The struggle for social justice shifted into high gear. Omega men throughout the United States were active participants in the “sit-ins” and other civil rights demonstrations. Moreover, undergraduate brothers were especially involved in the demonstrations of the civil rights struggle.
In 1961, the Washington, D.C. Grand Conclave highlighted Omega’s first 50 years of accomplishments. Founders — Love, Cooper, and Coleman were present. Thirteen of 23 former Grand Basilei also attended this historic gathering. It was a once-in-a-lifetime opportunity for young brothers to mingle with some of the greatest black men that America ever produced.
The Golden Anniversary Conclave authorized a $150,000 investment towards the construction of a new national headquarters building in Washington, D.C.
The March on Washington for Jobs and Freedom occurred in Washington D.C. on August 28, 1963. Brother Bayard Rustin, an activist and adviser to Martin Luther King Jr., is one of the event’s primary organizers. King delivers his “I Have a Dream,” speech. In 1964, the new national headquarters was dedicated. It was a dream come true and was the first building of its type to be built by a black fraternity. Founders — Love, Cooper and Coleman participated in the ceremonies. The name was later changed to the International Headquarters and was located at 2714 Georgia Avenue, N.W., Washington, D.C.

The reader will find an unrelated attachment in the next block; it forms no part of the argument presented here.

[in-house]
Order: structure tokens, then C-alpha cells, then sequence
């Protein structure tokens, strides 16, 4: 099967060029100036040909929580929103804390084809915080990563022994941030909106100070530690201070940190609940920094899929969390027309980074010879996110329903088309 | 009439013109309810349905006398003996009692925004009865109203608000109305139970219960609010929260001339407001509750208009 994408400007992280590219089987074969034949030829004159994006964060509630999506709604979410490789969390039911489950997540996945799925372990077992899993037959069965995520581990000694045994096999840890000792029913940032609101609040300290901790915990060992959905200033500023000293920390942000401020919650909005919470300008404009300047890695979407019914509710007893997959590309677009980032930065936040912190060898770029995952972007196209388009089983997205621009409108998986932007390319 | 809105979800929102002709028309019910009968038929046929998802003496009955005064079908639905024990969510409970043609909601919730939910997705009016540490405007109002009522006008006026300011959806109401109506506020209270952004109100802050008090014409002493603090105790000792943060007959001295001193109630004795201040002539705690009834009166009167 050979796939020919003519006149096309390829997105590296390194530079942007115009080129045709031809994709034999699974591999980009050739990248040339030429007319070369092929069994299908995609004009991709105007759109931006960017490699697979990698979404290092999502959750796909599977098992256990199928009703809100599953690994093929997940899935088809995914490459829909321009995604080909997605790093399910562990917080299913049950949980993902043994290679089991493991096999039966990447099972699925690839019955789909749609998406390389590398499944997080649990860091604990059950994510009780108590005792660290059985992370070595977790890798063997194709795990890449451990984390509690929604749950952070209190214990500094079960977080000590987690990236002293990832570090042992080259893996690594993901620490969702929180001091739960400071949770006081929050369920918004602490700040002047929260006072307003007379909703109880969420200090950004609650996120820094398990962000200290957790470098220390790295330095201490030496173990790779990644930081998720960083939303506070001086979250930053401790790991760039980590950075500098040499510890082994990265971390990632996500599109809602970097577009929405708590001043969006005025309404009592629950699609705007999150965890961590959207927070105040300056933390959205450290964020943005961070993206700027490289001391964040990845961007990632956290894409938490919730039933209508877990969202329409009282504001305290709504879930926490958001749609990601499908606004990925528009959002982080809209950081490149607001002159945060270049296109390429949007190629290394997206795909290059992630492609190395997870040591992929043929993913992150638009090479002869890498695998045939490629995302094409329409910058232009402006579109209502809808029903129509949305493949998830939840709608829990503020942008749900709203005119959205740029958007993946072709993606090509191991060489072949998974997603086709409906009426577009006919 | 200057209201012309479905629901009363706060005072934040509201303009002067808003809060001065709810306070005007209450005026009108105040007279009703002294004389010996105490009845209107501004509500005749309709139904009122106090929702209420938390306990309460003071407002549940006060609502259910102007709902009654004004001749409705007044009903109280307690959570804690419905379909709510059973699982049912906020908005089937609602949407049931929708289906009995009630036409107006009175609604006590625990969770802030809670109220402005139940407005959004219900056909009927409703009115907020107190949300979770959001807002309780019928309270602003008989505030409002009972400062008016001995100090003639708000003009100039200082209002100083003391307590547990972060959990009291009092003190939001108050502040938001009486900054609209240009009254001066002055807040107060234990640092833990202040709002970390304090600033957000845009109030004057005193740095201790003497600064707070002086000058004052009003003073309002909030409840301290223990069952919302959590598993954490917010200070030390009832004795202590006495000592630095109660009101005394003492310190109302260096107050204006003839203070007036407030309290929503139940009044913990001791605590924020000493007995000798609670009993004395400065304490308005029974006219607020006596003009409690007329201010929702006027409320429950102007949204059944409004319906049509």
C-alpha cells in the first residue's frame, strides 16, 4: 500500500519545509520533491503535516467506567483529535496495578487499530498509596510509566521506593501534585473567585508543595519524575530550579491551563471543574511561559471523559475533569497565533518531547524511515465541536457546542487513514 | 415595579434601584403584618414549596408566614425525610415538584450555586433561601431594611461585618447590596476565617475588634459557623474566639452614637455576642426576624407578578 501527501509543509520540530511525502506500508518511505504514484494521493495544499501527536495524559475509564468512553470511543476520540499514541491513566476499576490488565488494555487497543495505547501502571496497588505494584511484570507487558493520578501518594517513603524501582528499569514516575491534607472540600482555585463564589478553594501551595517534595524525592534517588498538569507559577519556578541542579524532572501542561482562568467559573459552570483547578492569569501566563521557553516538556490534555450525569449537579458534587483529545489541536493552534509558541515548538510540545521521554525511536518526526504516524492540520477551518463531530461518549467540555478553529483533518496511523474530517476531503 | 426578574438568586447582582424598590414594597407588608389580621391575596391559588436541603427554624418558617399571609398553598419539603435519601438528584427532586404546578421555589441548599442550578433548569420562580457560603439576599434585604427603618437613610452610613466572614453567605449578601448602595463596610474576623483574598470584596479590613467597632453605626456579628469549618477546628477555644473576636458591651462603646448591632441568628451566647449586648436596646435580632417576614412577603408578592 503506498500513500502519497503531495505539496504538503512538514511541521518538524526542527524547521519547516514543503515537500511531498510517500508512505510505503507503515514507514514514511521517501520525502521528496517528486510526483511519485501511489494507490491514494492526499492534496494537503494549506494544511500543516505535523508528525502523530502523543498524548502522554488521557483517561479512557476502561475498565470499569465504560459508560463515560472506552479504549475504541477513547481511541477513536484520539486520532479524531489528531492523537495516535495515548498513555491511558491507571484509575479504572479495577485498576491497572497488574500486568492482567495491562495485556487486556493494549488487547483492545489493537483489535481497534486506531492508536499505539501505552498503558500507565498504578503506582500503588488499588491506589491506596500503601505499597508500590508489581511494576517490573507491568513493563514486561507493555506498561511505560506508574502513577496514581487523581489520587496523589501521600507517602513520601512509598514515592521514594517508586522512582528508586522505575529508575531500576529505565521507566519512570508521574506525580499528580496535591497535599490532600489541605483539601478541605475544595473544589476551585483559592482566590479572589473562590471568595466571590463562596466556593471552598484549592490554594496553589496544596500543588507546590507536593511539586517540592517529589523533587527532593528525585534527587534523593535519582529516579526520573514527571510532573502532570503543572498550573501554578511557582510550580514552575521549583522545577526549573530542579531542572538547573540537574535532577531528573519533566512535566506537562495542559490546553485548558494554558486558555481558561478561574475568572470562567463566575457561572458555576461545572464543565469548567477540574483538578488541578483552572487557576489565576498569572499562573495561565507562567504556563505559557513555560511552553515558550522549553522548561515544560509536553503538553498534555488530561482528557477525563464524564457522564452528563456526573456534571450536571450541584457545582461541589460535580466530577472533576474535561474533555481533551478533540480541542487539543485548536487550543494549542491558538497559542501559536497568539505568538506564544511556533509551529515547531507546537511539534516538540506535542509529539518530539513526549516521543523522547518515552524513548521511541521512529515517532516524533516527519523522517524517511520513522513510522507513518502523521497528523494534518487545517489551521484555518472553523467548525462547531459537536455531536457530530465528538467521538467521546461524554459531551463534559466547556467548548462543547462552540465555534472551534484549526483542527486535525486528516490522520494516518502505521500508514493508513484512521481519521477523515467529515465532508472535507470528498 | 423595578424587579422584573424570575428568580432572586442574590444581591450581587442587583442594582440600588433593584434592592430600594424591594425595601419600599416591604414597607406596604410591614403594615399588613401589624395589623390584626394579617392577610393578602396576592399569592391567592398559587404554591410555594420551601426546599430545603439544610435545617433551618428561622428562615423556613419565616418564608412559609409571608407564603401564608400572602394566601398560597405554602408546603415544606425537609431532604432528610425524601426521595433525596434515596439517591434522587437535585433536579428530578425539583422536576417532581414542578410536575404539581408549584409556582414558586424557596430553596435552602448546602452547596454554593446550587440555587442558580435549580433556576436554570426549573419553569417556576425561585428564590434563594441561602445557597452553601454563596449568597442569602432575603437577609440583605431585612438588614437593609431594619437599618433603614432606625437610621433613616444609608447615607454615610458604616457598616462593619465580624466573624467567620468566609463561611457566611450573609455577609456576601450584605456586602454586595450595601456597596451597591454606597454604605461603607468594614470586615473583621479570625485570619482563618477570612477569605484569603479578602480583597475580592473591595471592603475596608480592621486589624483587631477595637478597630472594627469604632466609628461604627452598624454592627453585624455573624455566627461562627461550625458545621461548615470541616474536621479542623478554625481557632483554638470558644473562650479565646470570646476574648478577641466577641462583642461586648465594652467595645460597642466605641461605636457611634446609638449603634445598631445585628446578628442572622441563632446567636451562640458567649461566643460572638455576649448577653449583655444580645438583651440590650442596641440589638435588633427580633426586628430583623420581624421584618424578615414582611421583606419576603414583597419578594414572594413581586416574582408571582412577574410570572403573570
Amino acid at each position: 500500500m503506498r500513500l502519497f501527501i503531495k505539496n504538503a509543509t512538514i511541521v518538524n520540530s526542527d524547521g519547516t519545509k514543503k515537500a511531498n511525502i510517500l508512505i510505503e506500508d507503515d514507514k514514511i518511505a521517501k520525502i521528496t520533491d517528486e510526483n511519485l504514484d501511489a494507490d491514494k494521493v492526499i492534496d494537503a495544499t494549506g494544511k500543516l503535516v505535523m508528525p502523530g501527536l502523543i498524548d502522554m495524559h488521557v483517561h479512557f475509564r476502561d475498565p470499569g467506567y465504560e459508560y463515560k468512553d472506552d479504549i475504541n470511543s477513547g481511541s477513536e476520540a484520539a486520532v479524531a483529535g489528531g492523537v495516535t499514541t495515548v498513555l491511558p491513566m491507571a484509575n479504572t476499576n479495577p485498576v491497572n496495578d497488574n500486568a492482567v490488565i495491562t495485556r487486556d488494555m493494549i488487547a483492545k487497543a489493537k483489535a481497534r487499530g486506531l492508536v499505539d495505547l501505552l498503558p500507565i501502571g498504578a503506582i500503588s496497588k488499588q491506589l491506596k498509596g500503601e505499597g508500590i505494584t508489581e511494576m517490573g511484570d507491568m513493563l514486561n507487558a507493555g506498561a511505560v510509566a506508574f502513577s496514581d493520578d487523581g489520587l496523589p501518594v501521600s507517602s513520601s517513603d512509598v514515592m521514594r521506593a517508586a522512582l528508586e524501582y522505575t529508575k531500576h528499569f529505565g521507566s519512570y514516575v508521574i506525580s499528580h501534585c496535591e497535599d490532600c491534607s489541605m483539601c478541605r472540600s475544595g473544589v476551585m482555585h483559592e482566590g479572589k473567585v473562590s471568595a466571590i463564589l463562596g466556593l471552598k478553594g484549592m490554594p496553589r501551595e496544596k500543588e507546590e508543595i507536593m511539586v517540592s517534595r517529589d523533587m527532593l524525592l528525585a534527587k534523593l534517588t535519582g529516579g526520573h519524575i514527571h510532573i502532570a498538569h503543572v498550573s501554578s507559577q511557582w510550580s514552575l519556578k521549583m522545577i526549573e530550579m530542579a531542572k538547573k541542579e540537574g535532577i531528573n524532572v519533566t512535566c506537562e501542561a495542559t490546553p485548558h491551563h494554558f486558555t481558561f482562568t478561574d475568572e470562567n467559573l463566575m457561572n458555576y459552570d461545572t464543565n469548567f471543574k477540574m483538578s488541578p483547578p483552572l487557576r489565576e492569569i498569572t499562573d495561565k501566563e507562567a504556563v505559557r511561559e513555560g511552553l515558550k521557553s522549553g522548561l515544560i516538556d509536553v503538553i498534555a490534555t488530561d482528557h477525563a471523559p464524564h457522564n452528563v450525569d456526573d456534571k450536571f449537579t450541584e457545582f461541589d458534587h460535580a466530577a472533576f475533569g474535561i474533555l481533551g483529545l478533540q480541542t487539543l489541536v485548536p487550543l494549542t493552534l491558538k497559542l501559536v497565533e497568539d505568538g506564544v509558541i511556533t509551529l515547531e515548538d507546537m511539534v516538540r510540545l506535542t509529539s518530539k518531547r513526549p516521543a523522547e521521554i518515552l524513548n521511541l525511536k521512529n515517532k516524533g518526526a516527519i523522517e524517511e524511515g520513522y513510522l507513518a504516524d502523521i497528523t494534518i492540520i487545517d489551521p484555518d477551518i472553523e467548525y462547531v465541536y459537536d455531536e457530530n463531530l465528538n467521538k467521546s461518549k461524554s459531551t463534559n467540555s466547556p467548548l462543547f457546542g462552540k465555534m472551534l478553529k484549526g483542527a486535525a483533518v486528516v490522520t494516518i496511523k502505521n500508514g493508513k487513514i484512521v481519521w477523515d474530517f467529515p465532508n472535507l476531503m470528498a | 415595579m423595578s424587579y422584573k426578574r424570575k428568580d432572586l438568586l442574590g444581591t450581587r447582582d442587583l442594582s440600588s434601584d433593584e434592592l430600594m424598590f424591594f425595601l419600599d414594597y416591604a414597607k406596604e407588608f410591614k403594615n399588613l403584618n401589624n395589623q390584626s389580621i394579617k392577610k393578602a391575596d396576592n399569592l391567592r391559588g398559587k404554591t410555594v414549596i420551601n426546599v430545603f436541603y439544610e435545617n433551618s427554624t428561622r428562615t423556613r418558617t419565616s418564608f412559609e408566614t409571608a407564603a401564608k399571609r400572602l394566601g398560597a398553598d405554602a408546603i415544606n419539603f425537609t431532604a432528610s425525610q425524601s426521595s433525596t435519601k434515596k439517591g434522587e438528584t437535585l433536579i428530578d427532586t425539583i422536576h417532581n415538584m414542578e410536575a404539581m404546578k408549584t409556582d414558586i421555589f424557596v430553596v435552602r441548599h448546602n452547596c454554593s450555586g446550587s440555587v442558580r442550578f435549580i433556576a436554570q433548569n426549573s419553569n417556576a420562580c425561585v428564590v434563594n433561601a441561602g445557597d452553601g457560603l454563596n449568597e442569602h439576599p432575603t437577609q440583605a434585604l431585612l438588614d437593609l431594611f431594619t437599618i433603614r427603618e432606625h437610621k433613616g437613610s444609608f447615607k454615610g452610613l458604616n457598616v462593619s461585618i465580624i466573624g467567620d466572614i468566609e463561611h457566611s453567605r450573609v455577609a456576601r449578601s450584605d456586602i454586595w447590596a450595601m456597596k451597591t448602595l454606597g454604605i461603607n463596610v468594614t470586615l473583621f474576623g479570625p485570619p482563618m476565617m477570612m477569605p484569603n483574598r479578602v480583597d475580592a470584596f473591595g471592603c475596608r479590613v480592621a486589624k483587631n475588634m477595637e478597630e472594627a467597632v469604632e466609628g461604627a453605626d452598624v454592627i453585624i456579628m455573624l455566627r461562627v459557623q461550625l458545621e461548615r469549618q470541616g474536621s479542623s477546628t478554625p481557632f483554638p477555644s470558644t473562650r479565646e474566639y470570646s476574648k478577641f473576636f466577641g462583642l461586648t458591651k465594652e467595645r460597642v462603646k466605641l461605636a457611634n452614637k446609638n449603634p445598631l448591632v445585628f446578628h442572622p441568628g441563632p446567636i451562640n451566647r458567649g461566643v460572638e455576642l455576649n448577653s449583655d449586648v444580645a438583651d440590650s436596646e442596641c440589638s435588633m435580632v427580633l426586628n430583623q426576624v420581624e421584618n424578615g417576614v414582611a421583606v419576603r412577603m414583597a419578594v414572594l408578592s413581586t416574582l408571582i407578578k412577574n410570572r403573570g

In January 1966, Brother Dr. Robert C. Weaver was appointed the first Secretary of Housing and Urban Development as well as the first black person appointed to a cabinet-level position in the United States. Founder Frank Coleman entered Omega Chapter in 1967.
The Charlotte Grand Conclave in 1968 mandated a constitutional convention for the revision of the fraternity’s constitution and by-laws as well as the Ritual. That convention was held in Atlanta in 1969.